9. gixxer: I am gratified to hear from an expert. How do you believe a curb chain works? Do you not acknowledge that the shanks would act on the fulcrum of the bit lying across the bars, bringing the chain tight up against the underside of the jaw, pinching the bars and jawbone between the bit and the curb chain, if the horse was struggling against a rein secured to a surcingle? Using bit connectors would moderate that if the line went to the handler, but I still don’t see the advantage over a rider independently operating the curb and the bradoon. As far as my ignorance, suffice to say I have daily access to an expert who studied under Dr. van Schaik, and who also attended a riding school in England. She has trained Morgans for most of her life. Frankly, she and I don’t see any particular advantage in driving a double bridle in long lines and we see the potential for a lot of damage. So, rather than scorn my ignorance, why don’t you explain why such a rig is justifiable, safe and effective? What does it do that a rider with good hands could not do better?

  10. gixxer and others: Never let it be said that I cannot be educated: I went to my “bible”: Training Your Colt To Ride And Drive, and on pages 78 through 83 is Rick Wallens discussion on training a colt to a double bridle, including an interesting illustration of bringing a clothesline from the curb ring back through a pulley and over to the other shank when you are bitting the colt in a stall. However, he also cautions to never attach side reins to the curb reins in an unyielding manner (like back to a surcingle). It can injure the bars permanently if the horse rears or lunges. (Makes sense, huh?) So, now we have the colt yielding to the curb and then he adds the bridoon to the combination. He then recommends ride-driving the colt by walking alongside (no mention of connectors). He does say that for the FIRST time, working from the ground is safer than riding. Okay, I’ll buy that.

    I still have the question: when you have a horse well-trained in the double bridle, what advantage (besides time) do you gain by working that horse in connectors? The comments above seem to indicate that trainers are regularly seen working horses (on a show ground) in double bridles with connectors. If I assume they are doing it to save time and trouble, am I so wrong? I expressed the opinion that doing it that way is not utilizing the double bridle the way it was designed. I have, contra gixxer, ridden a double bridle. My instructor is a classically trained dressage student. To her, the double bridle is used only to “finish” the horse. We both realize modern Saddle Seat riding has different goals and different means.

  11. Sibilla says:

    When long-lining with a double bridle you are not attaching the curb to a unyielding point. It seems to me this discussion could go on forever, but when you get down to it the truth is the culture of classically trained dressage people and saddleseat people is different, and you are going to have differing opinions on training. Just like someone who works cows, jumps, or basically does something different than what you do with your horse might have a differing opinion. Having worked in a morgan training barn for years I can say our horses were well trained and healthy.

  12. Sibilla: I do not doubt that they were, and I agree with your comments. A positive thing I got from this discussion was a reference to askthetraineronline with Lonnie Lavery. Very good website with discussions of the means and philosophy behind Saddleseat riding.

  13. StacyGRS says:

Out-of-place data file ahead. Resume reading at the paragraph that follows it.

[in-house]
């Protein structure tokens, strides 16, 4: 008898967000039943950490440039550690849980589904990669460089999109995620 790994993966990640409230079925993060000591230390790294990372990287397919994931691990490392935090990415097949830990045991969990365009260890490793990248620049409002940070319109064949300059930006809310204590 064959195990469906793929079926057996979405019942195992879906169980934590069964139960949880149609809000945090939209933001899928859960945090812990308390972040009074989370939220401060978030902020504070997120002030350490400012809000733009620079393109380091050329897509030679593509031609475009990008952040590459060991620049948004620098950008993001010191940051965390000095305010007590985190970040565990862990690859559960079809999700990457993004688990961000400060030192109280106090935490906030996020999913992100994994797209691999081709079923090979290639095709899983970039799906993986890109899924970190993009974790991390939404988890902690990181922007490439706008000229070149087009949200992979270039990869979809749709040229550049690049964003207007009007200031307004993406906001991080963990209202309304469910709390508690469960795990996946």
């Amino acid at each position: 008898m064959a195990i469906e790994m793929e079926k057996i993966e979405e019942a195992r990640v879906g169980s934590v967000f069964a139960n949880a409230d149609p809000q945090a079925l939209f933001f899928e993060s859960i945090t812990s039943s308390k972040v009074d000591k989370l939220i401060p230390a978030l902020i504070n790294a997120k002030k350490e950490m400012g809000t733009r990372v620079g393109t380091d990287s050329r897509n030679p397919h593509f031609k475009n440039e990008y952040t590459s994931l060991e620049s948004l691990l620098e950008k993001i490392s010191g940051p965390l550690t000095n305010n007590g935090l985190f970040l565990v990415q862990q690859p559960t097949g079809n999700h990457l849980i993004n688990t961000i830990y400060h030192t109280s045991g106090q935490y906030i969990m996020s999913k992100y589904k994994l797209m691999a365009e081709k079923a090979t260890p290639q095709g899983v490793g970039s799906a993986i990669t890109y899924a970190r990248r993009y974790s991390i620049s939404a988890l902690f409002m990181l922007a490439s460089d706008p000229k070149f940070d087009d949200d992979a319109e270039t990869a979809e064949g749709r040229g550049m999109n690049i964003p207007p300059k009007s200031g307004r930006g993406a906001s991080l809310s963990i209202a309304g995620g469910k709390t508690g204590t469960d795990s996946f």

I have and do long line in a double bridle. I use a straight rein/line (as opposed to draw) to a bit connector. I make the strap on the snaffle shorter than the one on the curb so I ALWAYS get to snaffle first. I do it in a bull pen so I don’t have to do much steering or containing of speed. I usually do this when teaching one to wear the full bridle. This way I don’t have to have constant contact with their mouth and they can learn to use it knowing their is softness and frequent release. It’s sort of a slower way of introducing a bit that works entirely differently than anything they know to that point. I find it very helpful.

  14. Stacy: Thank you for your input: I hoped we would hear from you because you always have something valuable to say. Under your scenario, I can see how this method could work to advance the horse. I think it would take a delicate touch but the pressure and release could probably accomplish some useful training from the ground within the confines of a round pen.
    I think this is like a lot of other training aids such as dumb jocks, draw reins, shackles, stretchies, etc. In practiced hands, they can be useful, but they can cause injury if not understood.
    I hope we can keep talking on this site about the different training methods that produce our show horses (since this is a show horse site). I don’t mind if some people snarl at me :-) as long as they explain why they think I am wrong. So many horse blogs are just name-calling or snarky attacks (like fhotd). Saddle seat/show does not seem to have a place where people can come to discuss openly why our discipline does what they do and how they do it (other than askthetraineronline-a great site, by the way).

  15. SeaSmoke says:

    Just thought I would let you all know that there is a “how to” article in The Equine Journal on training a horse to wear the full bridle. It mentions lining in a full bridle…

  16. StacyGRS says:

    well, thanks Chris. I find most training methods only as good as the user’s understanding of how to use them. I could acquire all of the accounting software and tools I want, but that won’t make me capable of using them unless I really understand them. So, the fact is, most things can be used well and help in training, and can also be very detrimental in the wrong hands.
    And for those that asked what you can do in lines that you can’t do on their back…you can be SURE you won’t lose your balance and hit the bridle! Young horses (like those just being started in a fb) are sometimes jumpy or reactive. Should they object to the bridle or even spook at something and you accidentally punish them with that new bridle…well, it can set them back and make them very fearful of it. And, lets face it…ANYONE can get unseated at some point and time. Lining them makes sure they don’t suffer for that moment.

Leave a Reply